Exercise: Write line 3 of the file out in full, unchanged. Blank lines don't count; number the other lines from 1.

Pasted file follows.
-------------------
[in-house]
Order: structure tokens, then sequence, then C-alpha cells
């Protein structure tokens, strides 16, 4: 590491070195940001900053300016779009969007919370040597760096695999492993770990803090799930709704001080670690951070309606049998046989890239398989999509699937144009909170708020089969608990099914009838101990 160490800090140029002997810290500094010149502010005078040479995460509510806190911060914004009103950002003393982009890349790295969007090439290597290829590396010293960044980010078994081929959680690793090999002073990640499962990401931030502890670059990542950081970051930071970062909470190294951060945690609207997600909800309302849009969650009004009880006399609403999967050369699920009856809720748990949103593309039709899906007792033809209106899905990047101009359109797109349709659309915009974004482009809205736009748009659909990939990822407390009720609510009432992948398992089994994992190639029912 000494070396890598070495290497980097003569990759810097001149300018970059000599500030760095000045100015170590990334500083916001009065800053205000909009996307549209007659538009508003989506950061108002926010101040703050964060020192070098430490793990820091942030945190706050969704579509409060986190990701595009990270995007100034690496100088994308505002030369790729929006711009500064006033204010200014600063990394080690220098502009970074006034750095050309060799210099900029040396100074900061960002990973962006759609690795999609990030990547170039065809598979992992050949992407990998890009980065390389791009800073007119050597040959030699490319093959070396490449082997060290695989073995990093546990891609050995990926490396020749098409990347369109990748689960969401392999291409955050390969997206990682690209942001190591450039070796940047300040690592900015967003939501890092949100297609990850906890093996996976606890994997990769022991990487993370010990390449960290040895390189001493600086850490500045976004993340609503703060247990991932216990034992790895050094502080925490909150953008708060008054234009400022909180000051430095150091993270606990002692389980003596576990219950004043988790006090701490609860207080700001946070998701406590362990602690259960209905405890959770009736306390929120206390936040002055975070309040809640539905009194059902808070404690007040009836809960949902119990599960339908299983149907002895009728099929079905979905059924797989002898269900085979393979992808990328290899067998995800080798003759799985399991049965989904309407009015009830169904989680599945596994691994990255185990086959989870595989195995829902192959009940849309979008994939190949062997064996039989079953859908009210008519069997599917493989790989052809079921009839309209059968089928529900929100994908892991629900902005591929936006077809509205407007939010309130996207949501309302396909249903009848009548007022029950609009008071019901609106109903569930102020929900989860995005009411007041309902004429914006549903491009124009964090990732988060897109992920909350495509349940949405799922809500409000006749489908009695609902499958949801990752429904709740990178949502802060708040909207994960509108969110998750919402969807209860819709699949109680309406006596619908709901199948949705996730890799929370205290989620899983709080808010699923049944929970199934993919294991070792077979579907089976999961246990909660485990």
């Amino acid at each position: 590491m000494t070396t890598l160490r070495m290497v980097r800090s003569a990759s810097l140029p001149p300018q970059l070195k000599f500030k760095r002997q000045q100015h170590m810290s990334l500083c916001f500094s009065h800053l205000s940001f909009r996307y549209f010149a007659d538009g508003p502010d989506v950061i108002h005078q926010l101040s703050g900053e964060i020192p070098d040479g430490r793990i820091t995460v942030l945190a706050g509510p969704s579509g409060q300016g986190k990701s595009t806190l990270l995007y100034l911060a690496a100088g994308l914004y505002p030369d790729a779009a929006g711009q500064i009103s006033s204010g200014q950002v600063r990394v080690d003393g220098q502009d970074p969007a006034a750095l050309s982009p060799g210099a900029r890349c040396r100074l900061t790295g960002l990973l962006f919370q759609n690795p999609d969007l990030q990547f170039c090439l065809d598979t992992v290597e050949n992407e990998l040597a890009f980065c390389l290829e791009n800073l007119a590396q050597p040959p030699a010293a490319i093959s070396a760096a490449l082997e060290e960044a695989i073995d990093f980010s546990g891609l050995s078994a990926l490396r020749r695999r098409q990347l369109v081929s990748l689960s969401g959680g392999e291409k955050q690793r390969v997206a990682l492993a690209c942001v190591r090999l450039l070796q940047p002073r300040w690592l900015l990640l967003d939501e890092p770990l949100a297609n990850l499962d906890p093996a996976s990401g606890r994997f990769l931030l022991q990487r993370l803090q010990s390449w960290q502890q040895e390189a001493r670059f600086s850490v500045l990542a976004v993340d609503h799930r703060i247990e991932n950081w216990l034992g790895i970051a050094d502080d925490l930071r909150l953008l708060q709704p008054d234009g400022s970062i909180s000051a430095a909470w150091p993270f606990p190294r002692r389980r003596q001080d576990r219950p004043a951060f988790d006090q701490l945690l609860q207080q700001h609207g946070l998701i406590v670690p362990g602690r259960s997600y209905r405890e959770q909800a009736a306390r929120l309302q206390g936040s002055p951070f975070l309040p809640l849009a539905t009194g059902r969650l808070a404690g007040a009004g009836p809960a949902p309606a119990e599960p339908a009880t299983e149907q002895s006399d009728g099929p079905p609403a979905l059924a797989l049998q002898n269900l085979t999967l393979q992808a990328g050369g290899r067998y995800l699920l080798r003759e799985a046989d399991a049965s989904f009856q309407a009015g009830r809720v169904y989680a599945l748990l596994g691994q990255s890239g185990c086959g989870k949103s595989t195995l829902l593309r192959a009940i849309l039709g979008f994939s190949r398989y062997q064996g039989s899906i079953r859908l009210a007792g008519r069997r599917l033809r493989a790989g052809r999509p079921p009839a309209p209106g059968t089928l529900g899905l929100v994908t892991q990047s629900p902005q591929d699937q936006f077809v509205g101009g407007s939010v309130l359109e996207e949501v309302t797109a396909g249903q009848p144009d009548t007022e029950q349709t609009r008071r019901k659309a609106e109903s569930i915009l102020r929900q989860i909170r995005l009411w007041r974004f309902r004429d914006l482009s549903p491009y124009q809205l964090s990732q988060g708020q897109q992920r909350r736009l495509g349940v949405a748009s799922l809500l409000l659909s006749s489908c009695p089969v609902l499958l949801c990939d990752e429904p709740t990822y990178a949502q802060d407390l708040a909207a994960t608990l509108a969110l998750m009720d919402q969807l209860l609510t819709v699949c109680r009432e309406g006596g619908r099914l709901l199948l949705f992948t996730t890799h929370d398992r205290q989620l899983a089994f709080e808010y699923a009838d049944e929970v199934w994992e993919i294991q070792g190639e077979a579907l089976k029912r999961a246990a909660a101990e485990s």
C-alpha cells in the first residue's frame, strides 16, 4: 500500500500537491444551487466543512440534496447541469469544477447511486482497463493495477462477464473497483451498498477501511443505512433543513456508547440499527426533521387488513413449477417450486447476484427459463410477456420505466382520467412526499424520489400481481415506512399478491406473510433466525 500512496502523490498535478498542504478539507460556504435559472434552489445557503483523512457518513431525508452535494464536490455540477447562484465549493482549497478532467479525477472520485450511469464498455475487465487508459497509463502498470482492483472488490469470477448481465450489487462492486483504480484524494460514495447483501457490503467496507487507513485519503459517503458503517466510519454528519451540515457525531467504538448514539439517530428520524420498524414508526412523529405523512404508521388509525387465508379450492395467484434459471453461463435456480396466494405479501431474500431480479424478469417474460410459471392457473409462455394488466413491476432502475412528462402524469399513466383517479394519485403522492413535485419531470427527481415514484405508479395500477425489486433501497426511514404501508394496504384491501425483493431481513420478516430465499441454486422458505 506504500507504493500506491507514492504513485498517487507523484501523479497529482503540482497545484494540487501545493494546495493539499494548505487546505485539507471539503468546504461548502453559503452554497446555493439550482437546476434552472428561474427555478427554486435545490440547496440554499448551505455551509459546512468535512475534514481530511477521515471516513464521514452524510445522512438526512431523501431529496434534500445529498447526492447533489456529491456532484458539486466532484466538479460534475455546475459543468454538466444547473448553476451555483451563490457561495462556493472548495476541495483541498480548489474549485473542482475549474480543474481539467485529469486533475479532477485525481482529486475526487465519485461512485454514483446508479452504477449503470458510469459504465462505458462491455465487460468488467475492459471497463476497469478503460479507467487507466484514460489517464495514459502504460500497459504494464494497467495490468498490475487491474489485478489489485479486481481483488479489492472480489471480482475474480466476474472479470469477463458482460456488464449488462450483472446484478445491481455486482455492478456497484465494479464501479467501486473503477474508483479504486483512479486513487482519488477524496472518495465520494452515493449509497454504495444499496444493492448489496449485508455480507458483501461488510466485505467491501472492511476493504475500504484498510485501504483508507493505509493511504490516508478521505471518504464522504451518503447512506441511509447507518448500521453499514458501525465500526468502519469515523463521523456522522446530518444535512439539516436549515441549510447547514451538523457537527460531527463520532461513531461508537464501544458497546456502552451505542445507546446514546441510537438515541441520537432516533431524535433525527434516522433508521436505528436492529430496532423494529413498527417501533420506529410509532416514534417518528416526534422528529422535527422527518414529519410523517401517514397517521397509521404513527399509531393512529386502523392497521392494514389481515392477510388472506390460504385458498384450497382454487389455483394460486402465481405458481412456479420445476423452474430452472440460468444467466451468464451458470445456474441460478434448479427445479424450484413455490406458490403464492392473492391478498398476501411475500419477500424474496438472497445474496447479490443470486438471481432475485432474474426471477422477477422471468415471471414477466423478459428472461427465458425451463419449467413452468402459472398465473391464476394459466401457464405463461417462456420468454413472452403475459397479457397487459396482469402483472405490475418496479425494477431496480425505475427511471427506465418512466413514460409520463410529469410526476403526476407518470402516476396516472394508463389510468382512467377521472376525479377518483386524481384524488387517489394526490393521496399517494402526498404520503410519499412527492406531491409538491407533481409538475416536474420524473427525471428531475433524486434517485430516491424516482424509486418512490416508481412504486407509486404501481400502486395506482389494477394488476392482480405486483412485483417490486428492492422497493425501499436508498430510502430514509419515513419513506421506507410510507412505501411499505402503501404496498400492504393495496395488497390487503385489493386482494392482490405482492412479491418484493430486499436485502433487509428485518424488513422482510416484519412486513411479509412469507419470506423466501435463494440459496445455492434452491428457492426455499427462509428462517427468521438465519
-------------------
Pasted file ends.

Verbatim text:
């Protein structure tokens, strides 16, 4: 590491070195940001900053300016779009969007919370040597760096695999492993770990803090799930709704001080670690951070309606049998046989890239398989999509699937144009909170708020089969608990099914009838101990 160490800090140029002997810290500094010149502010005078040479995460509510806190911060914004009103950002003393982009890349790295969007090439290597290829590396010293960044980010078994081929959680690793090999002073990640499962990401931030502890670059990542950081970051930071970062909470190294951060945690609207997600909800309302849009969650009004009880006399609403999967050369699920009856809720748990949103593309039709899906007792033809209106899905990047101009359109797109349709659309915009974004482009809205736009748009659909990939990822407390009720609510009432992948398992089994994992190639029912 000494070396890598070495290497980097003569990759810097001149300018970059000599500030760095000045100015170590990334500083916001009065800053205000909009996307549209007659538009508003989506950061108002926010101040703050964060020192070098430490793990820091942030945190706050969704579509409060986190990701595009990270995007100034690496100088994308505002030369790729929006711009500064006033204010200014600063990394080690220098502009970074006034750095050309060799210099900029040396100074900061960002990973962006759609690795999609990030990547170039065809598979992992050949992407990998890009980065390389791009800073007119050597040959030699490319093959070396490449082997060290695989073995990093546990891609050995990926490396020749098409990347369109990748689960969401392999291409955050390969997206990682690209942001190591450039070796940047300040690592900015967003939501890092949100297609990850906890093996996976606890994997990769022991990487993370010990390449960290040895390189001493600086850490500045976004993340609503703060247990991932216990034992790895050094502080925490909150953008708060008054234009400022909180000051430095150091993270606990002692389980003596576990219950004043988790006090701490609860207080700001946070998701406590362990602690259960209905405890959770009736306390929120206390936040002055975070309040809640539905009194059902808070404690007040009836809960949902119990599960339908299983149907002895009728099929079905979905059924797989002898269900085979393979992808990328290899067998995800080798003759799985399991049965989904309407009015009830169904989680599945596994691994990255185990086959989870595989195995829902192959009940849309979008994939190949062997064996039989079953859908009210008519069997599917493989790989052809079921009839309209059968089928529900929100994908892991629900902005591929936006077809509205407007939010309130996207949501309302396909249903009848009548007022029950609009008071019901609106109903569930102020929900989860995005009411007041309902004429914006549903491009124009964090990732988060897109992920909350495509349940949405799922809500409000006749489908009695609902499958949801990752429904709740990178949502802060708040909207994960509108969110998750919402969807209860819709699949109680309406006596619908709901199948949705996730890799929370205290989620899983709080808010699923049944929970199934993919294991070792077979579907089976999961246990909660485990």